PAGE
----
The Department of Defense (DoD) launched Code.mil, an open source initiative allowing software developers to collaborate on unclassified code written in support of DoD projects, the department announced Thursday.
DoD is working with the open source platform GitHub to experiment with fostering more collaboration between global private sector software developers and federal employees for software projects built within the Defense Department. The URL of Code.mil directs users to an online repository that will house code written for a variety of projects across the department for individuals to review and make suggested changes.
The project allows the DoD to gain insights from international developers who will overall speed up and strengthen the software development process. Then in exchange the program code hosted on GitHub will be open and available for all persons to reuse and repurpose for personal and public projects, the Defense Department said.
Open source software is part of the industry’s best practices and a vital part of modern software development, the department said. However, open source and free software (as in software freedom but not free of cost) concepts are not widely adopted within the Defense Department.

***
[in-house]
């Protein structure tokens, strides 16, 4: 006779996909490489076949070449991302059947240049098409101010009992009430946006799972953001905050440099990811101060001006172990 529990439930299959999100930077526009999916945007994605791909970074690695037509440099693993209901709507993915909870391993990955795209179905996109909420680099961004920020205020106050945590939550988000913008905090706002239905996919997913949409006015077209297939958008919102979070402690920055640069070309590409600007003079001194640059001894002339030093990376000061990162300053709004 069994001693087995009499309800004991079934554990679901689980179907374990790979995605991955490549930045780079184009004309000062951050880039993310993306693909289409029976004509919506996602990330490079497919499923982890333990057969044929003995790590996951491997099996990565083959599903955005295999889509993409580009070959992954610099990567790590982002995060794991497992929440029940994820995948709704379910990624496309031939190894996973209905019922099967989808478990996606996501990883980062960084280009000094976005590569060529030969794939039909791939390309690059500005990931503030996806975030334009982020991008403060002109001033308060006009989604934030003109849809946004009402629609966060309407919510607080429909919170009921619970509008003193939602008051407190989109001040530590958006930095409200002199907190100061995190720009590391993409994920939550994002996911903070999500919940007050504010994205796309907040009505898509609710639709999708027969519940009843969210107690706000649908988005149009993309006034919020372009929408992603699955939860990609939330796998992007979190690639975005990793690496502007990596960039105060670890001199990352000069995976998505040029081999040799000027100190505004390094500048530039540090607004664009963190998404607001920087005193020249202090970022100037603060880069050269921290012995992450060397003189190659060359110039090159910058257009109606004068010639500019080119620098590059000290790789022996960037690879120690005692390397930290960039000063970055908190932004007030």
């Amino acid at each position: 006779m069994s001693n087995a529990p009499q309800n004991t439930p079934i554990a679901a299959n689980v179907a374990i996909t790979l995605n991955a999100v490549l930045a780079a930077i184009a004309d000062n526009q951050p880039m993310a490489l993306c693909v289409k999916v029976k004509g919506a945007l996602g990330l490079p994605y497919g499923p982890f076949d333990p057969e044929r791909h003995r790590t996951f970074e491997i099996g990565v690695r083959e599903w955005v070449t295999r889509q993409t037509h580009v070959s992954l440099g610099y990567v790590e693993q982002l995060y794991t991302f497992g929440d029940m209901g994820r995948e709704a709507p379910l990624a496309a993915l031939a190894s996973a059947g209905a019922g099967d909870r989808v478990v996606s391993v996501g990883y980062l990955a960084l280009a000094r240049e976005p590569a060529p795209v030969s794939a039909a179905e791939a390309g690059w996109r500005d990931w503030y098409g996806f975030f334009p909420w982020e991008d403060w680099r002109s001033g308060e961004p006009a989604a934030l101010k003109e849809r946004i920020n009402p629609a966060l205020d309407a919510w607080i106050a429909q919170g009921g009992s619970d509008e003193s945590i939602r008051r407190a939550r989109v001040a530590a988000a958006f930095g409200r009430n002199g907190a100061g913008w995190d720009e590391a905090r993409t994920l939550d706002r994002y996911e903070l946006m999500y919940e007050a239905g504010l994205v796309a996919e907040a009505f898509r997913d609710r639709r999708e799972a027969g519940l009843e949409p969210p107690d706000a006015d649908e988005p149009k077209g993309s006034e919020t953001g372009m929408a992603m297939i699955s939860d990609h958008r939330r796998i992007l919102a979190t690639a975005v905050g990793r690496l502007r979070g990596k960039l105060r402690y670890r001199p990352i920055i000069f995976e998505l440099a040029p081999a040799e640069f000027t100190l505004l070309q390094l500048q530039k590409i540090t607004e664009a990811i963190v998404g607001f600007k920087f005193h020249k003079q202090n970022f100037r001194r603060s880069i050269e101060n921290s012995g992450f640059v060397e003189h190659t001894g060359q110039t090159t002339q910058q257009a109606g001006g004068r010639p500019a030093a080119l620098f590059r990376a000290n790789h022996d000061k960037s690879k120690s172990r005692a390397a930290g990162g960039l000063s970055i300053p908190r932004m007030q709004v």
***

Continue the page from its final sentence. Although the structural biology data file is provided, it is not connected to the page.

The Code.mil project also seeks to create a network of peers between the government and developer communities that encourages participation, sharing knowledge, and making connections “in support of DoD programs that ultimately service our national security,” the Defense Departments said in a statement.
DoD highlighted that it faces unique challenges in making its code open source. Code written by government employees does not typically have copyright protections under U.S. and some international laws, complicating how open source licenses can be attached to code in this program. Code.mil is experimenting with a legal pathway by using contract law in the Defense Open Source Agreement to add commonly used licenses to DoD software projects.
Code.mil is led by the Defense Digital Service (DDS), a team of technical experts working for the Defense Department on short stints from companies including Google [GOOG], Amazon [AMZN], and Netflix [NFLX]. Other current projects of the DDS include “Hack the Pentagon,” Next Generation GPS (OCX), and Defense Travel System modernization.
DDS consulted with the Open Source Initiative and Free Software Foundation on how to devise a comprehensive approach to open and free software.
“We want to better incorporate the norms of the open source and free software communities into the department. We hope this agreement will serve as a bridge so we can use widely adopted open source licenses even without U.S. copyright protections,” Sharon Woods, DDS legal counsel, said in a statement.
The DDS will be the first DoD entity to host code written by their team of developers on Code.mil after finalization of the open source agreement, DoD said.